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“SolidSlime Table Tennis Adapter” for Oculus Quest 2

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What makes a good adapter?

  • Incredible tracking quality. No tracking dead corner as you can see in the tracking demo video.
  • Realistically weighted and customizable. 168g if using a controller that has battery cap removed and AAA battery being used.
    • If you have a real life racket, tell me its weight and I’ll be able to print an adapter to match it as closely as possible.
  • Fantastic balance. Center of weight is lower than most of the other adapters. Feels just like holding a real racket. Since the weight is already quite low, there’s room for adding extra lead strips / rubber / grip tape to adjust the weight / balance even more.
  • No shakiness. Designed using a precise 3d scanned model of controller, and tightened by bolts+nuts.
  • Various handle shapes to choose from. Currently there are FL, ST, CPen. All are designed according to renowned Butterfly blades.
  • Works for both shakehand and penhold grip(especially RPB).
    • Penhold (TPB) still has slight issues, which I’m planning to solve with some good penhold players.
  • Easy battery change. No need to disassemble.

You can find it in the shop:

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9 thoughts on ““SolidSlime Table Tennis Adapter” for Oculus Quest 2

  1. Question, rather than comment: Quest 2 controller has 2 batteries, yet in the video I see 1 AAA battery in the controller. Where did another battery go?

    1. wow.. I must have been having a stroke saying that quest 2 controller takes 2 batteries…

      Any plans on moving the battery into the handle?

      1. Hello Tomas, thanks for the interest.
        No currently I don’t have a plan of moving the battery into the handle. The weight distribution as it is now already feels very good, no extra stress on the wrist, almost the same feeling as my real life racket. On the other hand, moving the battery into the handle means adding fake battery, metal contact, wires etc., which not only complicates the building, but also adds extra weight. I don’t think it’s necessary.
        By the way, I can customize the weight of the adapter for you to make the setup as close to your RL racket as possible. Just need to leave a comment while ordering.

  2. Hi there- which paddle setting should I use in elevenvr?


    1. Hello Stephen, thanks for the interest. Until the next update of ETT(which contains this paddle position as a preset) is out, you can use the paddle position in 4008.17. Installation video can be seen here:

      1. Thanks… loving the adapter

  3. The SolidSlime adapter for Oculus Quest 2 is the 4th adapter type that I’ve used for Eleven Table Tennis, after the AMVR, Sanlaki and 11A.
    Let’s start with the only critique I have, before talking about all the great things it does.
    The fitting process didn’t feel entirely intuitive to me. While SolidSlime has given each user great instructions on how to fit and lock the controller into the mounting hole, somehow it still took me several tense minutes before the controller was firmly sat and locked into the correct position, which allowed me to firmly turn on the screws and start playing. In all fairness, it’s a minor issue that could be entirely down to me, but if it can help to improve adapter design, that’d be awesome.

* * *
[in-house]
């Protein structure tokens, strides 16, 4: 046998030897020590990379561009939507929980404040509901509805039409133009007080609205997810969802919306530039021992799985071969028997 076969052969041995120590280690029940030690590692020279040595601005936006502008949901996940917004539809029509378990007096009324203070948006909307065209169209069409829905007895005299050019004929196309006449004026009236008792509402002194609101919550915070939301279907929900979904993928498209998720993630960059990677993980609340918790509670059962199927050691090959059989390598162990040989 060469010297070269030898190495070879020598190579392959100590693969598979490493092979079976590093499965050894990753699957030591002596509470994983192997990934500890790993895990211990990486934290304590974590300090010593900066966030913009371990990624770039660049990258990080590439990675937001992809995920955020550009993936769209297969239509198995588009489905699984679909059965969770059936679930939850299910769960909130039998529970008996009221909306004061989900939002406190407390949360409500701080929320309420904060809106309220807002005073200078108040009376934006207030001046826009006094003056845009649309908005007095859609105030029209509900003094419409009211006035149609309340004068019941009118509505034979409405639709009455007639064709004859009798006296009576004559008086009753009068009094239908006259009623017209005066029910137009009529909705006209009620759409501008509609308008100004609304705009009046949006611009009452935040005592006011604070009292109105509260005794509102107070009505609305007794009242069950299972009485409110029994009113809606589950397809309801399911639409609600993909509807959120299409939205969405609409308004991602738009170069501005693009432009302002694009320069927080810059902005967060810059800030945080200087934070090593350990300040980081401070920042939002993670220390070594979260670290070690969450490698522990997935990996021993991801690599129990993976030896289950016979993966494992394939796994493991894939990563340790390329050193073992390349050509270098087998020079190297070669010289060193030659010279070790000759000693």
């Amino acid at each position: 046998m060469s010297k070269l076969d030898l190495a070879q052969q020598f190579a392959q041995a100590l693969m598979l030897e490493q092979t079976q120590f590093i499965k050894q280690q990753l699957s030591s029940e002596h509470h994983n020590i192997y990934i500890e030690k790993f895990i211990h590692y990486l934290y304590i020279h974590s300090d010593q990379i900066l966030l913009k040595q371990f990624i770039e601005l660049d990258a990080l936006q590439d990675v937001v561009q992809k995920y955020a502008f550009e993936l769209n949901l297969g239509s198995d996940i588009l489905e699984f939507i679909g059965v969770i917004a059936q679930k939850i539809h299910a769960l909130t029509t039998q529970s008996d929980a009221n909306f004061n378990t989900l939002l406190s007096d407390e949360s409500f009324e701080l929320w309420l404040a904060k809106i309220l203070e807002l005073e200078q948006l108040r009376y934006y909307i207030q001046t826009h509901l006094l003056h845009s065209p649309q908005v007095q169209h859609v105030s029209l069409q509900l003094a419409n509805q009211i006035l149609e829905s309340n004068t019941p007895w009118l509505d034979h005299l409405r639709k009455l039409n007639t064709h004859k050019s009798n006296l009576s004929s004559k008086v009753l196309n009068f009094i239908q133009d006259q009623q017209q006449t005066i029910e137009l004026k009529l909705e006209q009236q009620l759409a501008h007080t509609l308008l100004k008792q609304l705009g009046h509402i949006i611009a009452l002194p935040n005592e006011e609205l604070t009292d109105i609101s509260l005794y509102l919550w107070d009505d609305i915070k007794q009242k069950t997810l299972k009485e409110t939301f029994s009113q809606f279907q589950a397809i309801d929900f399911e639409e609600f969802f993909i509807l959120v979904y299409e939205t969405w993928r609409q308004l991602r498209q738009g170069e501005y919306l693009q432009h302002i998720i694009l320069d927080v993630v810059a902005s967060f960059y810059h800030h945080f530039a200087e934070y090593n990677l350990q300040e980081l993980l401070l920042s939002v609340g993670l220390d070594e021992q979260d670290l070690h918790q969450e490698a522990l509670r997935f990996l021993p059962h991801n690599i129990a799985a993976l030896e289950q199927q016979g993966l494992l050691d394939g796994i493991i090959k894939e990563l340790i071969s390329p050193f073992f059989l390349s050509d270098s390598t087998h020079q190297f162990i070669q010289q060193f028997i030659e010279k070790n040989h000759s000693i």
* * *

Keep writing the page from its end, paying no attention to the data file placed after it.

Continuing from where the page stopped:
Now, on to the good stuff.
    For me as an intermediate player in real life, the prime quality of an adapter should be the ability to track swing action as accurately as possible. When the tracking is accurate, I can be confident that my playing style in real life can be matched in the game.
    For that reason alone, AMVR and (to a lesser extent) Sanlaki were left wanting on the forehand side, where longer and faster strokes tended to cause tracking glitches. SolidSlime, however, has solved it by mounting the controller perpendicular to the “rubber” face of the adapter, which means the full tracking ring is always in view of the Quest 2 sensors. Sanlaki and AMVR had mounted the controller sideways, which meant that (part of) the tracking ring could potentially disappear from view on long and fast swings. The only other adapter that can compete here with SolidSlime is the 11A.
    A second quality of the SolidSlime is that the controller is mounted INTO the adapter, lowering the centre of mass. It’s an improvement on AMVR and Sanlaki, because the typical “top heaviness”, which can be an issue for some players, is solved reasonably well because the controller sits “lower” into the frame. And because of its perpendicular position, the controller weight is somewhat divided over forehand and backhand side, which is nice. If you don’t want any “top heaviness” at all, perhaps the 11A is something for you, though that will come at the expense of realism.
    Which is the last quality that is a “nice to have” for most real-life players; it is shaped like a table tennis bat. Nothing revolutionary compared to Sanlaki, but an improvement on 11A, which has a rather large handle size and feels very light compared to a real-life tt bat. And because of the controller being mounted into the frame, you get a lot more haptic feedback than from Sanlaki, increasing the level of realism even more.
    So, the SolidSlime adapter is for me the best adapter out there at the moment, and because its design is constantly being improved, I have no doubt that future releases of the adapter will get better and better.

    Eric (11BE_LooneyVic)

  4. Hello do you ship the solidslime2.0 to the usa? If you could please let me know where and how how to purchase thanks


    1. Hi Brian,
      Thanks for the interest. The shop is here: . The adapter is sent from Sweden and usually takes around 5 business days to reach the buyer.

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